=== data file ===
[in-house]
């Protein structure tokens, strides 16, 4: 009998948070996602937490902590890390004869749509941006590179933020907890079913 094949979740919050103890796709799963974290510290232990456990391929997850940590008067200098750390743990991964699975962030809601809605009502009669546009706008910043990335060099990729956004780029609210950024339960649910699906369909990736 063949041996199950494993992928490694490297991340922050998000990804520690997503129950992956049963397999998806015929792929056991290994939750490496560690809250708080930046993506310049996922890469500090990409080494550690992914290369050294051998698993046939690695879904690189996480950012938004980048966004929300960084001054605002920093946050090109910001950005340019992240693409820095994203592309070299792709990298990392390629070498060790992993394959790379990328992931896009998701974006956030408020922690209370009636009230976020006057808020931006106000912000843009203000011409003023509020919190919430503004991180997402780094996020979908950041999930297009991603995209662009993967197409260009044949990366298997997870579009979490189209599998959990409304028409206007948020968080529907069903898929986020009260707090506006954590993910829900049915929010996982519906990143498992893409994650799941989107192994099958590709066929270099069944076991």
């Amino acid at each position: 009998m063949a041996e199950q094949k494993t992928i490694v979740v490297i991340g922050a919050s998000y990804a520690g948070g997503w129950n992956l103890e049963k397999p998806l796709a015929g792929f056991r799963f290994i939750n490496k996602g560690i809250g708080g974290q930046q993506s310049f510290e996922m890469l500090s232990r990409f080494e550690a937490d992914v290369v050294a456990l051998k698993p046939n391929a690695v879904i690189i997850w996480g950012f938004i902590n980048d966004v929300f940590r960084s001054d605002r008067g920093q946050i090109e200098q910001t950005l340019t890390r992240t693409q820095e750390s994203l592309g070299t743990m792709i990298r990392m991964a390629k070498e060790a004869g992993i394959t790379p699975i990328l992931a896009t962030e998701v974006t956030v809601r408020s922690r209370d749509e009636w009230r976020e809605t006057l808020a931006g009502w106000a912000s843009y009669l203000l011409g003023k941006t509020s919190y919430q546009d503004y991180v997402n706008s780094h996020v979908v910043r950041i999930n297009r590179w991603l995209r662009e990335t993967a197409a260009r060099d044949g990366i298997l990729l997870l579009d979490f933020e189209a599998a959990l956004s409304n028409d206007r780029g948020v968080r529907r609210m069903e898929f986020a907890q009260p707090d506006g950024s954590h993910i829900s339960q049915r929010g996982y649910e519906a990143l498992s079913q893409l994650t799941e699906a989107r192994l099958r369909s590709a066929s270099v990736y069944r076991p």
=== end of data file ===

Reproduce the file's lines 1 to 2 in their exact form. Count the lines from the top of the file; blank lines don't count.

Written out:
[in-house]
């Protein structure tokens, strides 16, 4: 009998948070996602937490902590890390004869749509941006590179933020907890079913 094949979740919050103890796709799963974290510290232990456990391929997850940590008067200098750390743990991964699975962030809601809605009502009669546009706008910043990335060099990729956004780029609210950024339960649910699906369909990736 063949041996199950494993992928490694490297991340922050998000990804520690997503129950992956049963397999998806015929792929056991290994939750490496560690809250708080930046993506310049996922890469500090990409080494550690992914290369050294051998698993046939690695879904690189996480950012938004980048966004929300960084001054605002920093946050090109910001950005340019992240693409820095994203592309070299792709990298990392390629070498060790992993394959790379990328992931896009998701974006956030408020922690209370009636009230976020006057808020931006106000912000843009203000011409003023509020919190919430503004991180997402780094996020979908950041999930297009991603995209662009993967197409260009044949990366298997997870579009979490189209599998959990409304028409206007948020968080529907069903898929986020009260707090506006954590993910829900049915929010996982519906990143498992893409994650799941989107192994099958590709066929270099069944076991």